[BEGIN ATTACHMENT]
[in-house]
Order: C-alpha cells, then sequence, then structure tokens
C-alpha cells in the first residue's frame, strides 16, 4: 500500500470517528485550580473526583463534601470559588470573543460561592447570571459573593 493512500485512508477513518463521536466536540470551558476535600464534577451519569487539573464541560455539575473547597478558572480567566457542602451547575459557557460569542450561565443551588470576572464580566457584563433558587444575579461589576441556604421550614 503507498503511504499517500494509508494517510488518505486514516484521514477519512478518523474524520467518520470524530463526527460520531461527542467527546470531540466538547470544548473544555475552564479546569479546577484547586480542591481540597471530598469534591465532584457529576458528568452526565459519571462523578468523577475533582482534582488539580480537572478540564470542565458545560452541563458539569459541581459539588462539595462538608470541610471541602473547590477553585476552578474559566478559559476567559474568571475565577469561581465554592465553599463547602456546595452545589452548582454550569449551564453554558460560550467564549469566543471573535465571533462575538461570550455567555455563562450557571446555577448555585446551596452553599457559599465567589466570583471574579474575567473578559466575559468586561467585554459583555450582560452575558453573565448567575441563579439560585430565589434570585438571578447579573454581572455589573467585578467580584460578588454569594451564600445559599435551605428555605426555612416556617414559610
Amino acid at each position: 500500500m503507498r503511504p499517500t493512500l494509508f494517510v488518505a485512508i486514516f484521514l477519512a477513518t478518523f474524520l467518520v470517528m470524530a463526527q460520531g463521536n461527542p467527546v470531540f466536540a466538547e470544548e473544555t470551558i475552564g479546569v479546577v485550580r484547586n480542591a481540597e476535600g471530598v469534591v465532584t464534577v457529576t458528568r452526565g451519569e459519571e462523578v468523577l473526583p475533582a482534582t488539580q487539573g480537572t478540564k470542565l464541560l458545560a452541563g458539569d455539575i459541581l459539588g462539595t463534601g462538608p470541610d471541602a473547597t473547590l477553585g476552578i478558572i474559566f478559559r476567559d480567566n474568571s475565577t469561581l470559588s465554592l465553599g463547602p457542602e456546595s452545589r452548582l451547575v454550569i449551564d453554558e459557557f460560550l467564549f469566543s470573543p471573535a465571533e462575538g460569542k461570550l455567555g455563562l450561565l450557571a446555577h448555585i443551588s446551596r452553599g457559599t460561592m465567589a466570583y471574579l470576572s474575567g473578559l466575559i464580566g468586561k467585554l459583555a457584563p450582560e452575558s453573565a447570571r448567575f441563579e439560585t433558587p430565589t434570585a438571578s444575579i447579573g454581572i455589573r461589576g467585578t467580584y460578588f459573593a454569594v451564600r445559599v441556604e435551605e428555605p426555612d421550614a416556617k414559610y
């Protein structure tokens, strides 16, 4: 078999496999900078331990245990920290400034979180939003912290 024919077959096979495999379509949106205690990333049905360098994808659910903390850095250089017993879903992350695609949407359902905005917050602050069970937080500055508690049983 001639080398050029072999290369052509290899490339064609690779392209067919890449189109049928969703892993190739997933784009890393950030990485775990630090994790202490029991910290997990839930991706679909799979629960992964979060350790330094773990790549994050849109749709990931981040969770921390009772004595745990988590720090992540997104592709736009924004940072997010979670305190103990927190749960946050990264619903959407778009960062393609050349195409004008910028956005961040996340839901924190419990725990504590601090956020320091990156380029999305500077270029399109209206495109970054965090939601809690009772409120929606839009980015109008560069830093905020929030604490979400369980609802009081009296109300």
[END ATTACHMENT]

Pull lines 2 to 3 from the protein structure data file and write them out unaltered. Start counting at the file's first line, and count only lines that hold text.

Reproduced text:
Order: C-alpha cells, then sequence, then structure tokens
C-alpha cells in the first residue's frame, strides 16, 4: 500500500470517528485550580473526583463534601470559588470573543460561592447570571459573593 493512500485512508477513518463521536466536540470551558476535600464534577451519569487539573464541560455539575473547597478558572480567566457542602451547575459557557460569542450561565443551588470576572464580566457584563433558587444575579461589576441556604421550614 503507498503511504499517500494509508494517510488518505486514516484521514477519512478518523474524520467518520470524530463526527460520531461527542467527546470531540466538547470544548473544555475552564479546569479546577484547586480542591481540597471530598469534591465532584457529576458528568452526565459519571462523578468523577475533582482534582488539580480537572478540564470542565458545560452541563458539569459541581459539588462539595462538608470541610471541602473547590477553585476552578474559566478559559476567559474568571475565577469561581465554592465553599463547602456546595452545589452548582454550569449551564453554558460560550467564549469566543471573535465571533462575538461570550455567555455563562450557571446555577448555585446551596452553599457559599465567589466570583471574579474575567473578559466575559468586561467585554459583555450582560452575558453573565448567575441563579439560585430565589434570585438571578447579573454581572455589573467585578467580584460578588454569594451564600445559599435551605428555605426555612416556617414559610